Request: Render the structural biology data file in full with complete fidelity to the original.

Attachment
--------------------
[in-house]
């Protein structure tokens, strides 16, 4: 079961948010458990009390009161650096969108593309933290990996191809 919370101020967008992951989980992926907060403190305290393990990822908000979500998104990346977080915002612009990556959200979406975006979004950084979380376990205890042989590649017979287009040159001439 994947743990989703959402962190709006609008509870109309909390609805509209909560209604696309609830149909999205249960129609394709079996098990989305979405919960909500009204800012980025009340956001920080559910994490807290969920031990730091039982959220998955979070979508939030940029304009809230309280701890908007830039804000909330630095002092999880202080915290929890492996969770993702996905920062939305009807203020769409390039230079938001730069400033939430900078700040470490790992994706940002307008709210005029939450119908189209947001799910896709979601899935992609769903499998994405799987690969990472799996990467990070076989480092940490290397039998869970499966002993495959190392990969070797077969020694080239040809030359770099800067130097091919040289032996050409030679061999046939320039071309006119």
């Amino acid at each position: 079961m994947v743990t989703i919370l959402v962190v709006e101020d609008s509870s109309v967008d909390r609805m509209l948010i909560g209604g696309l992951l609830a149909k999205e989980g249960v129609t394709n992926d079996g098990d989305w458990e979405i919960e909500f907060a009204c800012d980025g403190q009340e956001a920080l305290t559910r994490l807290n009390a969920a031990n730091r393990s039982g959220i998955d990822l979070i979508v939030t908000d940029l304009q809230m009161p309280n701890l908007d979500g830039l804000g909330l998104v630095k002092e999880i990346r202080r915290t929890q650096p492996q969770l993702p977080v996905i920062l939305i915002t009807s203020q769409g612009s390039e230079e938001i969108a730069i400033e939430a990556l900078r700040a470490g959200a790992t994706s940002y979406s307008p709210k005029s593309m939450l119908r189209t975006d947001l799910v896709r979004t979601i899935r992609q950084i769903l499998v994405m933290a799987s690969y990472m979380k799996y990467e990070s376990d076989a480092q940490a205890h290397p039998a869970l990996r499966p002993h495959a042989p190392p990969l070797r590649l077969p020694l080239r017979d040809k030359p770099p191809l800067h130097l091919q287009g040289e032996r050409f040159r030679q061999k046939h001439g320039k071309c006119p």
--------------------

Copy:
[in-house]
């Protein structure tokens, strides 16, 4: 079961948010458990009390009161650096969108593309933290990996191809 919370101020967008992951989980992926907060403190305290393990990822908000979500998104990346977080915002612009990556959200979406975006979004950084979380376990205890042989590649017979287009040159001439 994947743990989703959402962190709006609008509870109309909390609805509209909560209604696309609830149909999205249960129609394709079996098990989305979405919960909500009204800012980025009340956001920080559910994490807290969920031990730091039982959220998955979070979508939030940029304009809230309280701890908007830039804000909330630095002092999880202080915290929890492996969770993702996905920062939305009807203020769409390039230079938001730069400033939430900078700040470490790992994706940002307008709210005029939450119908189209947001799910896709979601899935992609769903499998994405799987690969990472799996990467990070076989480092940490290397039998869970499966002993495959190392990969070797077969020694080239040809030359770099800067130097091919040289032996050409030679061999046939320039071309006119």
């Amino acid at each position: 079961m994947v743990t989703i919370l959402v962190v709006e101020d609008s509870s109309v967008d909390r609805m509209l948010i909560g209604g696309l992951l609830a149909k999205e989980g249960v129609t394709n992926d079996g098990d989305w458990e979405i919960e909500f907060a009204c800012d980025g403190q009340e956001a920080l305290t559910r994490l807290n009390a969920a031990n730091r393990s039982g959220i998955d990822l979070i979508v939030t908000d940029l304009q809230m009161p309280n701890l908007d979500g830039l804000g909330l998104v630095k002092e999880i990346r202080r915290t929890q650096p492996q969770l993702p977080v996905i920062l939305i915002t009807s203020q769409g612009s390039e230079e938001i969108a730069i400033e939430a990556l900078r700040a470490g959200a790992t994706s940002y979406s307008p709210k005029s593309m939450l119908r189209t975006d947001l799910v896709r979004t979601i899935r992609q950084i769903l499998v994405m933290a799987s690969y990472m979380k799996y990467e990070s376990d076989a480092q940490a205890h290397p039998a869970l990996r499966p002993h495959a042989p190392p990969l070797r590649l077969p020694l080239r017979d040809k030359p770099p191809l800067h130097l091919q287009g040289e032996r050409f040159r030679q061999k046939h001439g320039k071309c006119p």